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Intel Announces Atom Server Processors For 2012

By - Source: Tom's Hardware US | B 19 comments

Intel and ARM are already clashing as traditional processor architectures are moving into new market segments.

There is some buzz about ARM-based servers and it appears that this market is attractive enough for Intel to compete here as well. The company said that it will be releasing Atom-based processors that will target the microserver segment by 2012.

Details are scarce: The only slice of information Intel released so far is that the CPUs will consume less than 10 watts. The company downplays the opportunity and said that the microserver market will account for less than 10% of the overall server market. Is Intel simply defending its turf with a new product? Possibly. Even 10% of the server market are hundreds of millions of dollars.  And let's not forget that Intel's business model is based on the idea to sell more chips every year. Atom processors fit this model very well, especially since the profit margins are very high.

An advantage of the Intel architecture may be the ability to combine Atom processors with other low-power Xeon processors. Intel said that microservers will target light processing requirements in ultra-dense server environments.

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  • 1 Hide
    dogman_1234 , March 16, 2011 10:44 PM
    Yeah right.
  • 2 Hide
    LordConrad , March 16, 2011 10:50 PM
    It will be soundly beaten by Brazos and Zacate.
  • 0 Hide
    someguynamedmatt , March 16, 2011 11:01 PM
    ...cool. And then AMD will crash through the server market with their own upcoming processors and completely rip Intel's atom inside out. Good luck with that. This is where I'm glad AMD decided to shift focus towards the server side of computing instead of trying to please the exponentially smaller enthusiast market...
  • Display all 19 comments.
  • 3 Hide
    ltbob , March 16, 2011 11:10 PM
    Hmm looks interesting...

    Like mini-servers that fits in your pockets and run on little battery for lan partys!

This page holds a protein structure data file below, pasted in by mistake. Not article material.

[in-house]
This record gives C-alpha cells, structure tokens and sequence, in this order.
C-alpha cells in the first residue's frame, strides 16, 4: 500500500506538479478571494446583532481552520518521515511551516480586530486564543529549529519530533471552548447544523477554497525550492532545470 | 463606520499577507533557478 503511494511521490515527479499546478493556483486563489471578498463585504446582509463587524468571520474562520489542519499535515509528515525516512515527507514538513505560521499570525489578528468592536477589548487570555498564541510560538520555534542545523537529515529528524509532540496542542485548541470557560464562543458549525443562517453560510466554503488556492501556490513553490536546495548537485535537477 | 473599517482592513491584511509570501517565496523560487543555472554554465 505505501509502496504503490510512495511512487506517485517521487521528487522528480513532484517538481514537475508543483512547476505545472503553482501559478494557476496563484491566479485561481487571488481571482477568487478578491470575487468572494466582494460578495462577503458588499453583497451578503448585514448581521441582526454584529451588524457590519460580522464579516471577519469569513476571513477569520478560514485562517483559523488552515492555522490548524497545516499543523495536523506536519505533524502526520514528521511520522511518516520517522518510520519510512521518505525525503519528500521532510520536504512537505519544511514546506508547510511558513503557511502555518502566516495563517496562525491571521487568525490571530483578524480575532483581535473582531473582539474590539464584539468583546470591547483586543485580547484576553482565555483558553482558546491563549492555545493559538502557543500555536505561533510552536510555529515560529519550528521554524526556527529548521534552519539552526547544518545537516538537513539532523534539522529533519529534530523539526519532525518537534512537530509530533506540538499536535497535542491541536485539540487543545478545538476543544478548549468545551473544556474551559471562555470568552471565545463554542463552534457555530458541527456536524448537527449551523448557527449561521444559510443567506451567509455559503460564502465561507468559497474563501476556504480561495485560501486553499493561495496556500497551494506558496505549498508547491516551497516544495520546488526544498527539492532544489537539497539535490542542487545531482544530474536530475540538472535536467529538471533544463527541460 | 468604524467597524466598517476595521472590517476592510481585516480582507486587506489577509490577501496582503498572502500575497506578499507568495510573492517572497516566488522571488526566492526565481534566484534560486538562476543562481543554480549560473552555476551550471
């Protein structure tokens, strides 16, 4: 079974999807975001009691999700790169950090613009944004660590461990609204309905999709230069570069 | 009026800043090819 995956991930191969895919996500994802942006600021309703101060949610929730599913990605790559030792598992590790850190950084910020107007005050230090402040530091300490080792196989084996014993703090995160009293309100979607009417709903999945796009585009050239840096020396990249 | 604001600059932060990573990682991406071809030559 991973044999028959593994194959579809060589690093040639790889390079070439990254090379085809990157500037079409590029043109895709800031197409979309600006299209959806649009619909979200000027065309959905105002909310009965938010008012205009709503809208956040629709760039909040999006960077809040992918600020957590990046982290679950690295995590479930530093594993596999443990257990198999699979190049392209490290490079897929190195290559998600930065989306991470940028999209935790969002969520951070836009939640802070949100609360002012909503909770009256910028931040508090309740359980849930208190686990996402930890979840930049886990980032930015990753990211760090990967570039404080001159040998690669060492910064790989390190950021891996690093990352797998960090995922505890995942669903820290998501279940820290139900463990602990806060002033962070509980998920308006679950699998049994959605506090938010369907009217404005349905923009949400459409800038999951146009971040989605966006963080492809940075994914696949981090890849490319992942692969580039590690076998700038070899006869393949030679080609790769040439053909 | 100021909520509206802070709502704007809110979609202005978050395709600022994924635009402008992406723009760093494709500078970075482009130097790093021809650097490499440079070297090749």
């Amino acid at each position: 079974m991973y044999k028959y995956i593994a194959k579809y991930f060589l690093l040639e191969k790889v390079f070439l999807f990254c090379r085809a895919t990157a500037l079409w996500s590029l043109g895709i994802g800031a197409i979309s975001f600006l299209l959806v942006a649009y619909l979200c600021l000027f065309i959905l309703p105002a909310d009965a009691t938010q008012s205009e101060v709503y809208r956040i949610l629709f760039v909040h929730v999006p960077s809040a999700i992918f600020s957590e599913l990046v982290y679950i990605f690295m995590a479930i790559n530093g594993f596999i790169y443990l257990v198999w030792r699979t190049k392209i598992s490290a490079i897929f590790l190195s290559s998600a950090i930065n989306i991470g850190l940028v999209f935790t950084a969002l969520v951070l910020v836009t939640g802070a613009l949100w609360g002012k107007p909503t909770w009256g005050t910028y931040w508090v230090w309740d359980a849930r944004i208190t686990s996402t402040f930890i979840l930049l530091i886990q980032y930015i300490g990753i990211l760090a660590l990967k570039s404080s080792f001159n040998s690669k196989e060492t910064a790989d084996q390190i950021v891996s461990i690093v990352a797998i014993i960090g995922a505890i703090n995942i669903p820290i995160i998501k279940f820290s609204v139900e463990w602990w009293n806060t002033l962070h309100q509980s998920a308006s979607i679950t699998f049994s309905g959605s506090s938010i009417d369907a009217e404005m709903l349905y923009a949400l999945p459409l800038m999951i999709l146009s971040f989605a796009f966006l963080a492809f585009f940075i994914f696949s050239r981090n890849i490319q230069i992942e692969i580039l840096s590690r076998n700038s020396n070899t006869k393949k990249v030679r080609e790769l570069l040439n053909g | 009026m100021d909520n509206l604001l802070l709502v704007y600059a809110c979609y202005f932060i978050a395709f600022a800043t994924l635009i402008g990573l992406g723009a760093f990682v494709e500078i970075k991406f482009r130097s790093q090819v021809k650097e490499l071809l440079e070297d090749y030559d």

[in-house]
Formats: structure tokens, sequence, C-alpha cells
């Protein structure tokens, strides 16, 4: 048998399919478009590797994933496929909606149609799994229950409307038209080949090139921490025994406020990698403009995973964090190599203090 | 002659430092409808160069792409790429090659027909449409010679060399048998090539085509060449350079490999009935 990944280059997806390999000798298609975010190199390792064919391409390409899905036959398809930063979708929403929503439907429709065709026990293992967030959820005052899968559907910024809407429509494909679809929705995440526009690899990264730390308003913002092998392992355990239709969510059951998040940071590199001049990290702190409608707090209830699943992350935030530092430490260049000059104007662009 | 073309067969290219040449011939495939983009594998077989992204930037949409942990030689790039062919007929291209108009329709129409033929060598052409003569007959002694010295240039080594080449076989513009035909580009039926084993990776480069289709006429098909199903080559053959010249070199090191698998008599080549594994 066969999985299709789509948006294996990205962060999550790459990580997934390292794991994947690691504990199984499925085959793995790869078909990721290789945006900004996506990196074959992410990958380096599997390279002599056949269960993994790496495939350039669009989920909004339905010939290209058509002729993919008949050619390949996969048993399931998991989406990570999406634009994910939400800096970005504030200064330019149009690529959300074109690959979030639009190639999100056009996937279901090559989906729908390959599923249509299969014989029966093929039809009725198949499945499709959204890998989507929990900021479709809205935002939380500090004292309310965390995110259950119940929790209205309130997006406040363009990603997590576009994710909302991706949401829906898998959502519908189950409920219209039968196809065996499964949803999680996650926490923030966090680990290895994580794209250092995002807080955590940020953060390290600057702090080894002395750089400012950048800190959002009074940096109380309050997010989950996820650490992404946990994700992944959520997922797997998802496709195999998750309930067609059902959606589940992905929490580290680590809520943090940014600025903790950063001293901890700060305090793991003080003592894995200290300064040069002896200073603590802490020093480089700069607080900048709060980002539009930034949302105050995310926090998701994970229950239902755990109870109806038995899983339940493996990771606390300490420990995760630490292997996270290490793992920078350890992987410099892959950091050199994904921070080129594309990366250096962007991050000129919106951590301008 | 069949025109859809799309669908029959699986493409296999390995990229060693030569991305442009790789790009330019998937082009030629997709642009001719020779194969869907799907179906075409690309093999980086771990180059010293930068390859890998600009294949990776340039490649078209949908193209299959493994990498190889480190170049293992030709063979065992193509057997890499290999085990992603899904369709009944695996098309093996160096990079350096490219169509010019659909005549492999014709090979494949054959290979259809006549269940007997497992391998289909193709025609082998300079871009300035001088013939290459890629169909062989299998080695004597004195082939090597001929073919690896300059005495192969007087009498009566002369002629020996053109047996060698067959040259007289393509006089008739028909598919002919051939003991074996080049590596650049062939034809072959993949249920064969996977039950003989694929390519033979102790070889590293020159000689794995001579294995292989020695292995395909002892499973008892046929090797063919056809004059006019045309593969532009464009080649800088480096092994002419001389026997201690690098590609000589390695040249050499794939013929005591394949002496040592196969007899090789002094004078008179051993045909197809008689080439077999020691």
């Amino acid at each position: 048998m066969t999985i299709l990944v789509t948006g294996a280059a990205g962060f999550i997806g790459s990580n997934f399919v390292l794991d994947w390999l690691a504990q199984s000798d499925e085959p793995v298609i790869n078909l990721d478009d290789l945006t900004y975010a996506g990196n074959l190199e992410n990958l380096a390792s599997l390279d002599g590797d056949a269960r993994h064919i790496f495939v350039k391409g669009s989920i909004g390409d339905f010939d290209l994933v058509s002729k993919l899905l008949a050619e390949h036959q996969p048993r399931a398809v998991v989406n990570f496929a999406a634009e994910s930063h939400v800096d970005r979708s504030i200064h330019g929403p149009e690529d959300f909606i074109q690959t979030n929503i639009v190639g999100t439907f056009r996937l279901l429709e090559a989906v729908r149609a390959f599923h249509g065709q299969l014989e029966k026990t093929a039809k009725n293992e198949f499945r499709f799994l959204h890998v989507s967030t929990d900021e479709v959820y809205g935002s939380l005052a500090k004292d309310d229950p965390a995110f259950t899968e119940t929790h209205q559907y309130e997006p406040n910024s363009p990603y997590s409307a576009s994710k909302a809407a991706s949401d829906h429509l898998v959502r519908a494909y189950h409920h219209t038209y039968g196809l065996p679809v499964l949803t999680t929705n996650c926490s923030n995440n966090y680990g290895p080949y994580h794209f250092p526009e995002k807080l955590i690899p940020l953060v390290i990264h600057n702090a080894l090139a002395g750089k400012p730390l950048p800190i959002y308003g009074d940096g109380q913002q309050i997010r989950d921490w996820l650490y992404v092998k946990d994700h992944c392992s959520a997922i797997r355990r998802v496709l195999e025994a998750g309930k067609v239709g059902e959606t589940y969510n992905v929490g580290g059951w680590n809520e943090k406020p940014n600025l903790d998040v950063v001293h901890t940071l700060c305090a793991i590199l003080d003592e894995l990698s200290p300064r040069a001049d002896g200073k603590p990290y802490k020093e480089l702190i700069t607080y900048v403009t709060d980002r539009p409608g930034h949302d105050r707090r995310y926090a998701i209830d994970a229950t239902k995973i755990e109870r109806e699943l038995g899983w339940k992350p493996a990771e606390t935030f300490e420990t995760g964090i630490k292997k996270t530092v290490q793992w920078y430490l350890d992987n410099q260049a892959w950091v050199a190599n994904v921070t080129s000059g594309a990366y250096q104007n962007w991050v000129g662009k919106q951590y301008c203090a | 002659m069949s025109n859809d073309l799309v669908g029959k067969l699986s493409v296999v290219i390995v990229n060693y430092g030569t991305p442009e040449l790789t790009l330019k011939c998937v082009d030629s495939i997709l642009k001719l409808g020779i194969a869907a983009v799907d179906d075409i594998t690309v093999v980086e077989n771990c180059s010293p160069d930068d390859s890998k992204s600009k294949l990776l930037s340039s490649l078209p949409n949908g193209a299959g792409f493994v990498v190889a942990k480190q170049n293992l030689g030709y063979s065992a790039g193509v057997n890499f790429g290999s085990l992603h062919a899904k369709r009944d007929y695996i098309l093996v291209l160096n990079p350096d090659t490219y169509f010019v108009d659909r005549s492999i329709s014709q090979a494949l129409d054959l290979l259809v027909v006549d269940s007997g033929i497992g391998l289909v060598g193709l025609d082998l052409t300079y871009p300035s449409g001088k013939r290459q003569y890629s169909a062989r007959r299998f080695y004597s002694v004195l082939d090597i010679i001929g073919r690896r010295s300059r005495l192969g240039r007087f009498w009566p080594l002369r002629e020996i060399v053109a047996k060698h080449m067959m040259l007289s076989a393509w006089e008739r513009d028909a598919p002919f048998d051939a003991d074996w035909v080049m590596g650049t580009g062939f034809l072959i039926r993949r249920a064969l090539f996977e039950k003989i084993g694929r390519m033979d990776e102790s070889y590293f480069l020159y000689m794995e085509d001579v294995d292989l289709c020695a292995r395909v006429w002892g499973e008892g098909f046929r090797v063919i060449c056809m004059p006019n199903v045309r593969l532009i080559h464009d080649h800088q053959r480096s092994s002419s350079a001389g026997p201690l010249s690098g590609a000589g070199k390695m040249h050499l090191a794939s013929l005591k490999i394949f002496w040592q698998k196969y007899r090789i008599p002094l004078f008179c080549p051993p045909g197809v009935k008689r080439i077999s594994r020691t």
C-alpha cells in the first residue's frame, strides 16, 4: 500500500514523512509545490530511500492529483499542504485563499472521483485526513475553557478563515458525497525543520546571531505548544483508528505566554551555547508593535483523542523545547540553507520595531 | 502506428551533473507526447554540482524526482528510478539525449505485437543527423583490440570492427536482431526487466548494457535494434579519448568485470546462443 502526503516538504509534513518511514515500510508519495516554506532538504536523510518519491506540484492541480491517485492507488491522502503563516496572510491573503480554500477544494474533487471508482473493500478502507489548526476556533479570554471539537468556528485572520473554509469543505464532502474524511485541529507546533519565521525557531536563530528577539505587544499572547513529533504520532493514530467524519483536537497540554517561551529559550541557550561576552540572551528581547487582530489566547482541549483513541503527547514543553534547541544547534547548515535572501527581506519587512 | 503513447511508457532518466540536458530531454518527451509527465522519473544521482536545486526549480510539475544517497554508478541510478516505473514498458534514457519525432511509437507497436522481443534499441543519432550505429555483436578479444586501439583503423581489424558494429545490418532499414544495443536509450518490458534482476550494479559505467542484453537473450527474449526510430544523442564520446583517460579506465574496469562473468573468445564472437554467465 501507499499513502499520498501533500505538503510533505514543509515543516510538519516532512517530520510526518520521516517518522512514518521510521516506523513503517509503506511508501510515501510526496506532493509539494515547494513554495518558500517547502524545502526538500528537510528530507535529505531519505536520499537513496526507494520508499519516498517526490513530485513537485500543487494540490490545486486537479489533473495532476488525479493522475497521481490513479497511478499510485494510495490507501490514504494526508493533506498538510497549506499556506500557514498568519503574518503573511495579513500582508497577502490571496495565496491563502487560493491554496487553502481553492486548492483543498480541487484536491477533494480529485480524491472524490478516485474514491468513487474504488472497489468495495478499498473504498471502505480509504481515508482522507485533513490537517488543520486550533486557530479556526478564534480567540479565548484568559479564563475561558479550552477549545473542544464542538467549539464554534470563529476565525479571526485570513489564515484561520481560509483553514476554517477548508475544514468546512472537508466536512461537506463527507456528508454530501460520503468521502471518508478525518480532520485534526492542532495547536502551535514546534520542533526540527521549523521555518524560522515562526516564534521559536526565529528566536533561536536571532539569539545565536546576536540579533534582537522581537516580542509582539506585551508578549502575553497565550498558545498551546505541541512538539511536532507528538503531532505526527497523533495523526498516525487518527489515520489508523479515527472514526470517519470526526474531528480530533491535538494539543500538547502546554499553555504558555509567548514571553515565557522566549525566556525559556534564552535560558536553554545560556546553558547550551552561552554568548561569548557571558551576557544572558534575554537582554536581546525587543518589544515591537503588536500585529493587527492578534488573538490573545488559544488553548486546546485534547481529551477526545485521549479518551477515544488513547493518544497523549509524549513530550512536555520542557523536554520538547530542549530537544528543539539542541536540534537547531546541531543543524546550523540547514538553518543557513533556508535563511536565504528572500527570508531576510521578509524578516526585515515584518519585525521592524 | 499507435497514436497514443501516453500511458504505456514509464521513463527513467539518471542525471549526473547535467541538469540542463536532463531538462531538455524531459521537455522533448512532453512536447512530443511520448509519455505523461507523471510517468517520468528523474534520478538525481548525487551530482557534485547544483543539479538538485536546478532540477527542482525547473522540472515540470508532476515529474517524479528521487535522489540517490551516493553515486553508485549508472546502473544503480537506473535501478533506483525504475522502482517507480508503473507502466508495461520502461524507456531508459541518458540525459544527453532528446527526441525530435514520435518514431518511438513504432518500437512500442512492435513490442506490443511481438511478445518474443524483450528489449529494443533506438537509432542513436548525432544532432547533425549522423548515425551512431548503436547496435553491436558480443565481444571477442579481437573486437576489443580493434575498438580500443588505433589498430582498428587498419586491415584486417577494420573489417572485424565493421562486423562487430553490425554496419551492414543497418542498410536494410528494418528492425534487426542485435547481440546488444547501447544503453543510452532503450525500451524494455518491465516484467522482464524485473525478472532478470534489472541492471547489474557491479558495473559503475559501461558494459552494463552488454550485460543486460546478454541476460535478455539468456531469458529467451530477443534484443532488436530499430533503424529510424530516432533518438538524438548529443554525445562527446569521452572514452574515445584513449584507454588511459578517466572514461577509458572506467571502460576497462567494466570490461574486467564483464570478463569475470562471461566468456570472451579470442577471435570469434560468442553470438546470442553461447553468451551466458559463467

:p 
  • -1 Hide
    Anonymous , March 16, 2011 11:23 PM
    Itbob: I assume you mean the ARM server chip, and not the Intel version... The Intel version will consume 150 watts, with only 16 cores... Which will put it on par with AMD's bulldozer offerings for total core count and TDP, but with 1/50th the performance of the Bulldozer part. Colossal fail.
  • 0 Hide
    jkflipflop98 , March 16, 2011 11:39 PM
    By the time you add up how many ARM / Atom chips it takes to rival the processing power of a Xeon, you may as well just buy a real server chip.
  • 0 Hide
    warmon6 , March 17, 2011 12:04 AM
    hmmm..... i wonder if microsoft had anything to do with this as they're wanting a 16 core atom chip from intel....

    http://www.tomshardware.com/news/16-core-Atom-SoC-Dileep-Bhandarker-Xeon,12102.html
  • 1 Hide
    joytech22 , March 17, 2011 12:22 AM
    Well you better hope your workloads can use at least 48 cores minimum if running off ATOM CPU's, since that's about as fast as a high-end XEON.

    But in saying that, it WOULD look pretty cool to show off 48 threads, as long as nobody finds out it's an ATOM system.
  • 0 Hide
    jimmysmitty , March 17, 2011 1:04 AM
    LordConradIt will be soundly beaten by Brazos and Zacate.


    Yet still wont consume less power. I don't think people see where Atom wins. Brazos and Zecate on the low end laptop and netbook market kill in graphics and performance but still don't touch Atom in power usage and for netbooks, thats more important.

    Intel plans 22nm this year which means Atom will see a refresh as well early next year. 22nm looks to be very efficient in power since Intel was demoing its SRAM at less than a volt running at 3.8GHz.

    In servers as well, power means a lot. If the company can put more Atom CPUs to work that consume less power than the same amount of Brazos or Zecate CPUs, they will because the cost savings will more than make up for it.
  • 2 Hide
    ta152h , March 17, 2011 2:40 AM
    I read these comments and wonder where they're coming from.

    The main reason Intel would do this is to head off any non-x86 (ARM) from gaining traction. Once it does, software gets ported to it, and it can move upstream relatively easily. It's best just to head it off before it appears, because once it develops momentum it's much harder to stop.